Wednesday, January 11, 2006

The Art of Strategic Evasiveness ...

If we've learned anything from the Alito Nomination Hearings, it's how to perfect the Art of Strategic Evasiveness. Sun Tzu would be jealous. Clausewitz would be knocking his head on a wall screaming "Why didn't I think of that while immersed in total war?" We feel R.J. Matson's linked editorial cartoon in the St. Louis Post-Dispatch best captures this situation.

So, what's the purpose of even having a confirmation hearing if it's already accepted that the nominee won't answer the questions? Seems practical to spare the American public the hypocrisy of the process and leave us to our tabloid headliners, our celebrity sightings, our ring tones and our iTunes for $.99-a-song (when you could've purchased an mp3 $100 cheaper and got unlimited downloads for $10-15/mnth).

For all the indignation and incredulity shared by clones in the Senate on selecting a nominee untainted by the perversion of "political agendas," the process seems awfully political. They say judge according to the judge's committment to the Rule of Law - yet, he wouldn't have been considered for nomination if he hadn't done something political in the first place. We even caught a glimpse of Mr. Dog and his trusty sidekick Pony (stars of the hit Dog & Pony Show) dozing in the hearing room. Obviously, since Reagan's infamous Bork nomination, the Senate has shown its ability to absolve itself from any obligation to the Constitution as it relates to this process.

Props to Sens. Kohl (D-WI) & Leahy (D-VT) for bringing up Alito's questionable views on voting rights - we've heard more from them on the subject than the Congressional Black Caucus. Sen. Kennedy (D-MA) gets a holla for sparring with Specter (R-PA) to subpoena documents concerning Alito's membership in some nefarious, shady club of White ivy league exclusivniks known as Concerned Alumni of Princeton. Here's an excerpt from a 1983 article titled "In Defense of Elitism" in their magazine Prospect:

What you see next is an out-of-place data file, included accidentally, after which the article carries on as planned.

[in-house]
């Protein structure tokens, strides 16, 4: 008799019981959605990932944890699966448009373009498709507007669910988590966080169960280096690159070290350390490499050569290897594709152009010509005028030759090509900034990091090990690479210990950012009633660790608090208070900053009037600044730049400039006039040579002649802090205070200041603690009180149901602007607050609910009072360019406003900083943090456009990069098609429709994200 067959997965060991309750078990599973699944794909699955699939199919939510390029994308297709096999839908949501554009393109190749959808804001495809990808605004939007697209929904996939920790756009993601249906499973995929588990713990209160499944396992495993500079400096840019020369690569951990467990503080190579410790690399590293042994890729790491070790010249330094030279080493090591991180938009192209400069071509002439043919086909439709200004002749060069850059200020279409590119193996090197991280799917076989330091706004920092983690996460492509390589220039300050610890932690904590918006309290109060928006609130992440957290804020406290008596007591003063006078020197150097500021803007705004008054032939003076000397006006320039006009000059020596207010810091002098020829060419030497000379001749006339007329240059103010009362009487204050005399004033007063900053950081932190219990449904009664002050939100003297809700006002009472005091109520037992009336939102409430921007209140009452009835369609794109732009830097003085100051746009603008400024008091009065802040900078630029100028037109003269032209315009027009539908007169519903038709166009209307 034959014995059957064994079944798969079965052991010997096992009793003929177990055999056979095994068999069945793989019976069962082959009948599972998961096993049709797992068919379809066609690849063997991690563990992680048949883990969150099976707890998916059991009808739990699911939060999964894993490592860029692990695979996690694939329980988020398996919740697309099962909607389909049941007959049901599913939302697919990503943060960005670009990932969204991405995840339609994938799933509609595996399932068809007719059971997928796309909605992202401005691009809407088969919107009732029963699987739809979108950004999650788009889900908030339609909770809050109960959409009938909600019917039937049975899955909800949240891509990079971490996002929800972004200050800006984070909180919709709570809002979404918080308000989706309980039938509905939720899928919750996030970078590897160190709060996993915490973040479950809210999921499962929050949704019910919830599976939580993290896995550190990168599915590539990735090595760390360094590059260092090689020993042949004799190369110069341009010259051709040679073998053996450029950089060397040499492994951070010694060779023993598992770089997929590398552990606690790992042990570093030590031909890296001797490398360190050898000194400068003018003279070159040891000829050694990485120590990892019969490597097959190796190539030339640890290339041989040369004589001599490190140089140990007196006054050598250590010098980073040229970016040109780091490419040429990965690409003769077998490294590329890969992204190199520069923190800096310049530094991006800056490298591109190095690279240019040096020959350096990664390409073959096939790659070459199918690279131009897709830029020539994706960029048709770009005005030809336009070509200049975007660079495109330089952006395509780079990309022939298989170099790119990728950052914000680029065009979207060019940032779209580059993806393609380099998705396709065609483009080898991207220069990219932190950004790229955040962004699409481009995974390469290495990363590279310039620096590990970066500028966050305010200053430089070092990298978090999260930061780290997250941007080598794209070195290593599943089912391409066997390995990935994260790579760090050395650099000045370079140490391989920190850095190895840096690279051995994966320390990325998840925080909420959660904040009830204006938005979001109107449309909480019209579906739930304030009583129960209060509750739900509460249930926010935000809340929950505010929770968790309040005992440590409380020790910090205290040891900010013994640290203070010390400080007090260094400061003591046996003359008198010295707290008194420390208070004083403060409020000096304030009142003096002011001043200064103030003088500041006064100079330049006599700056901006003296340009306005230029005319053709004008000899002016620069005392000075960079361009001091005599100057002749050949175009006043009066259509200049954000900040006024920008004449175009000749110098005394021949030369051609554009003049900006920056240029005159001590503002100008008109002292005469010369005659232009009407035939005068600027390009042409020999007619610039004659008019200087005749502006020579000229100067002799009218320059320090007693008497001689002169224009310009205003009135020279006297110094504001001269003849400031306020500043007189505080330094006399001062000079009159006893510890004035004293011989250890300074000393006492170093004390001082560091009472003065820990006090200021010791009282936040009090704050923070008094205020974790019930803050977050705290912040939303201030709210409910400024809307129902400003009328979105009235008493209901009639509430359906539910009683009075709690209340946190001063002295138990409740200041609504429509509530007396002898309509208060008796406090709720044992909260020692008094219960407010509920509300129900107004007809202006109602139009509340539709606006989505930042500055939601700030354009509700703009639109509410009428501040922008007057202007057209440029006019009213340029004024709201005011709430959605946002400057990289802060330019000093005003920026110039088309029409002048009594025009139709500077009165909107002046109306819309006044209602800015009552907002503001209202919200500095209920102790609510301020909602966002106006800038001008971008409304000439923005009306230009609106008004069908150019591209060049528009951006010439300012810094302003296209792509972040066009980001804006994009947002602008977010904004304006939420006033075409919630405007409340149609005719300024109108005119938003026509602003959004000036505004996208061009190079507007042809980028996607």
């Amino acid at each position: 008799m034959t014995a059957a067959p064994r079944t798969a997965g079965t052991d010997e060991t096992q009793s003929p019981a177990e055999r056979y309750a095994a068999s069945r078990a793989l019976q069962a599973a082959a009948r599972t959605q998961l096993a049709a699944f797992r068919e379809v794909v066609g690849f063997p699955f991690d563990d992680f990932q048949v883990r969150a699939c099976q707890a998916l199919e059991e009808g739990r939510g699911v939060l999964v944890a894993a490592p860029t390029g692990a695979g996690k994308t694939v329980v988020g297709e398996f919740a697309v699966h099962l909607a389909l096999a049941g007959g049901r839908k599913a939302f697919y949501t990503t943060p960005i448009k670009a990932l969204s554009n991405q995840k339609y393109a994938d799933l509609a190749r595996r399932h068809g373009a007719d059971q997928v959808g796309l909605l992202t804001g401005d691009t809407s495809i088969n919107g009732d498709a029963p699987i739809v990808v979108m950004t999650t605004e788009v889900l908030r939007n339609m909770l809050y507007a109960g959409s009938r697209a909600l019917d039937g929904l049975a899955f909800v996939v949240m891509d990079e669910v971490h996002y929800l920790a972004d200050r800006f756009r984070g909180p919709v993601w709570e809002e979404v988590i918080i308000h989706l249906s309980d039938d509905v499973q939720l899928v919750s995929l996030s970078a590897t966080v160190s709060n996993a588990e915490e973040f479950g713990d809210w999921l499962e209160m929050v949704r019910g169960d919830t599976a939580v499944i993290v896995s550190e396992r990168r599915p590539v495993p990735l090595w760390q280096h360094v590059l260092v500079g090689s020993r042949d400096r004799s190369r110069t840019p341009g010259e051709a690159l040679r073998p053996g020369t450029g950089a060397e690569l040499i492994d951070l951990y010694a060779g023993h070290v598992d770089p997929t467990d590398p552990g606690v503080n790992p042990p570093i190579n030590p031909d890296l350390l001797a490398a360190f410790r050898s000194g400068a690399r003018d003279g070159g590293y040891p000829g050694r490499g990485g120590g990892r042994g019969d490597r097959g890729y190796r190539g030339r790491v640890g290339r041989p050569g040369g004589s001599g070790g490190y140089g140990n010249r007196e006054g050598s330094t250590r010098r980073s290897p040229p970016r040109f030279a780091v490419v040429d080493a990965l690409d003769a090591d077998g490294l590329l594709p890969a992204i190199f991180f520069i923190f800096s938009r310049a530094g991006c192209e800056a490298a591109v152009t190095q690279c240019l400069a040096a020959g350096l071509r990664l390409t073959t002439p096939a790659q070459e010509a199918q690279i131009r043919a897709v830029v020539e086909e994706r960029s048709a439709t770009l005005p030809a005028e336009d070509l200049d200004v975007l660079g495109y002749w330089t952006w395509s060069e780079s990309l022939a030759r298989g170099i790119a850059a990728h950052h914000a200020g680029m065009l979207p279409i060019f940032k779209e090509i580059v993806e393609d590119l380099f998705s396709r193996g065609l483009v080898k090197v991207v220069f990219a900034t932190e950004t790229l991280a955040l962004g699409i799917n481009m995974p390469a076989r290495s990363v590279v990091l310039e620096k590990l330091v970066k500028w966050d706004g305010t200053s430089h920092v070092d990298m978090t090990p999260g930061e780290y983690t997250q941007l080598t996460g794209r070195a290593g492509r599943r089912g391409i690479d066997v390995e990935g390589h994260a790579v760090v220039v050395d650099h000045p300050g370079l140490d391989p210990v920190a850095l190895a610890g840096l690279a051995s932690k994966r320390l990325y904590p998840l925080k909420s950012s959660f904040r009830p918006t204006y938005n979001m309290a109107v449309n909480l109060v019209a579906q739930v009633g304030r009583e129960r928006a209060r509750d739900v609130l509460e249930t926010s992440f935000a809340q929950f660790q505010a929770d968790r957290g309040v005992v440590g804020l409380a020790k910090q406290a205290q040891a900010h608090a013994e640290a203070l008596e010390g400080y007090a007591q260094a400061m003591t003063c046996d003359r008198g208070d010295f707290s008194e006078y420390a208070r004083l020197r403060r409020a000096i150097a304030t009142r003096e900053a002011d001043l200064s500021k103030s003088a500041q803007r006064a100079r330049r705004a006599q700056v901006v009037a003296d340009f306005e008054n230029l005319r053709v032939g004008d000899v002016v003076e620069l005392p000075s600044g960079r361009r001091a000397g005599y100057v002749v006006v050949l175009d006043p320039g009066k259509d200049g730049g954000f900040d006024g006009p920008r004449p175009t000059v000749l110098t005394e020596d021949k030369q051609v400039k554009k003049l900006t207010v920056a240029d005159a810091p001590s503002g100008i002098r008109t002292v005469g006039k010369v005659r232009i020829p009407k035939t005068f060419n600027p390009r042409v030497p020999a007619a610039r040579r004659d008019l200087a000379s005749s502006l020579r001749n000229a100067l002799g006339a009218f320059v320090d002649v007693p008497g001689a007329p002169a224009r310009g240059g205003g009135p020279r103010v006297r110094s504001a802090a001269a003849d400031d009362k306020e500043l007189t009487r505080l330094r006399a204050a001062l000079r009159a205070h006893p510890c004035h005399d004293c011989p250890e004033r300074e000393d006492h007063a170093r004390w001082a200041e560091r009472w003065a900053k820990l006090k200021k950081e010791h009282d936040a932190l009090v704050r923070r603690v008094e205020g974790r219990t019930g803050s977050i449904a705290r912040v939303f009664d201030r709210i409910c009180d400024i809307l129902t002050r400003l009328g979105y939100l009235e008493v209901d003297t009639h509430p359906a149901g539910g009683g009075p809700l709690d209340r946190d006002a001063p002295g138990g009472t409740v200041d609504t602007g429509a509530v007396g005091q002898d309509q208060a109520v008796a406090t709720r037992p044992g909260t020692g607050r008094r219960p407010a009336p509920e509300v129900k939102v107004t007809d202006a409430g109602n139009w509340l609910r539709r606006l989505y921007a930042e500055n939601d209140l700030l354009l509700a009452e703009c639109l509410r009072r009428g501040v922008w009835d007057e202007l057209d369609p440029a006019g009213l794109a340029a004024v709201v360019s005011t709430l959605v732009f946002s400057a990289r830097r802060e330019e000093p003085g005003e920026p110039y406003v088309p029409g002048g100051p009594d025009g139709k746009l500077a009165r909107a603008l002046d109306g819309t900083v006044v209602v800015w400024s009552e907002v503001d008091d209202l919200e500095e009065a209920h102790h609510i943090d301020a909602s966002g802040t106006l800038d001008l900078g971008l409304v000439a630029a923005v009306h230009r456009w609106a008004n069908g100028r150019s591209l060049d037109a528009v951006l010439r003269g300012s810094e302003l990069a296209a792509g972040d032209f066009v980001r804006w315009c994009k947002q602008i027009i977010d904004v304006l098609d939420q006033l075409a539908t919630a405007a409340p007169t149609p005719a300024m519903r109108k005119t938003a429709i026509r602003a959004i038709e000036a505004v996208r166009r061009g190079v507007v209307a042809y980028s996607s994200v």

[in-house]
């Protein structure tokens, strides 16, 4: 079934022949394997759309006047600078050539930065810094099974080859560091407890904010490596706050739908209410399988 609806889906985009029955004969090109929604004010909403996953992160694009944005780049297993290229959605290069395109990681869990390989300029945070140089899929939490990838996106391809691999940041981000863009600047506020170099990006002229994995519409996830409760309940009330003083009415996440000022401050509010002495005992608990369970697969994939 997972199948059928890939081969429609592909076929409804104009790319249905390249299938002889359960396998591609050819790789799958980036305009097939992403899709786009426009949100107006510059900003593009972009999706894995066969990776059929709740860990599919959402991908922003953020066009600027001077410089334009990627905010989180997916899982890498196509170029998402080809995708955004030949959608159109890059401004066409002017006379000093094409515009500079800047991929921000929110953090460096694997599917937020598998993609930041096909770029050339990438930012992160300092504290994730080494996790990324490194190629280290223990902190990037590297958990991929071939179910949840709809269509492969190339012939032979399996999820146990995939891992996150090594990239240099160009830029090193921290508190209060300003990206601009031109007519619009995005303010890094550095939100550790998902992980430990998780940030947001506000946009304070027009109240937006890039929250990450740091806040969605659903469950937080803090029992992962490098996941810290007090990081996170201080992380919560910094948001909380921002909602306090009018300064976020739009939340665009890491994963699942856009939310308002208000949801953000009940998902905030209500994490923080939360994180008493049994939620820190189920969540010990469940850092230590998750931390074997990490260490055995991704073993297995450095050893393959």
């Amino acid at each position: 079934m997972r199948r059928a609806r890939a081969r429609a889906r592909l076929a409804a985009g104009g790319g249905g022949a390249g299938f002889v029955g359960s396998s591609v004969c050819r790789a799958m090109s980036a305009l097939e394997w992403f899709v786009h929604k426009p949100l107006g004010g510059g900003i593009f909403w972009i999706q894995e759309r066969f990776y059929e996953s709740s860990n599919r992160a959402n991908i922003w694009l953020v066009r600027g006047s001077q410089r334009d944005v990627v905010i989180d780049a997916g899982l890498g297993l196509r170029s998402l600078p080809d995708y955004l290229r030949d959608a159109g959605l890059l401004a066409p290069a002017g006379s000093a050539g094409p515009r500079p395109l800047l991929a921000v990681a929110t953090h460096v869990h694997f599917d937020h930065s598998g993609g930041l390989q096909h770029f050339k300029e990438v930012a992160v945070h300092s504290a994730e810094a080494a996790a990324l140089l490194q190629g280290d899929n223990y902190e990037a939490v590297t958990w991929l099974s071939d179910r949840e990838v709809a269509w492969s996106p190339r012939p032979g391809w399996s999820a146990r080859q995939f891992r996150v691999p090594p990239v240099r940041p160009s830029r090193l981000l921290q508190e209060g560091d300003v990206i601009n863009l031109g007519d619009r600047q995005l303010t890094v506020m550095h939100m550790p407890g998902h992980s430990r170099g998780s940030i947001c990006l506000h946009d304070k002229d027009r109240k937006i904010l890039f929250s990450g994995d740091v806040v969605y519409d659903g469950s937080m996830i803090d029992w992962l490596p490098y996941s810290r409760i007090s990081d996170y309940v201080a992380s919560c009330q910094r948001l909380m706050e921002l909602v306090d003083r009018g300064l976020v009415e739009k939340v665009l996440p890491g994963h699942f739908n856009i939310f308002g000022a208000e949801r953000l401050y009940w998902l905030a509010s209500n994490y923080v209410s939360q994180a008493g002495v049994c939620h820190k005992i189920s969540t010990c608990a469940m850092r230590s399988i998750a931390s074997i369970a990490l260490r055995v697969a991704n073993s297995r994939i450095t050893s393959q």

"People nowadays just don't seem to know their place. Everywhere one turns, blacks and Hispanics are demanding jobs simply because they're black and Hispanic. The physically handicapped are trying to gain equal representation in professional sports. And homosexuals are demanding the government vouchsafe them the right to bear children."

But on the real: what powerful, influential or decision-making White man doesn't have some unseemly or embarrassing racial activity tucked away in his past? And then they all grow up, run companies, make laws, start wars and it's all forgotten until a nosy reporter sniffs the scent. It's the national past time ...

That was as much drama as we should expect from this hearing (because we already know the script). It added flavor to an otherwise dull, depressing and outright insulting moment in American history.

And so we arrive at the issue of abortion. We grow tired of this topic dominating every aspect of this hearing and the process. To watch old men battle over it is even more frustrating. It seems we can't even talk about landmark cases impacting African Americans unless we talk about abortion. Suddenly, Plessy v. Ferguson & Brown v. Board of Ed. have nothing to do with Black folks and 400 years of slavery & Jim Crow. It overshadows topics that are just as critical, just as key - and, because of it, we get little background on his consideration of other issues such as Civil Rights, Voting Rights, Redistricting and Affirmative Action. This hearing shows us that the Black political establishment has scant - if any - influence on the process. Our voice in this hearing is merely a whisper in the hall outside. We merely scrub the marble floors afterwards.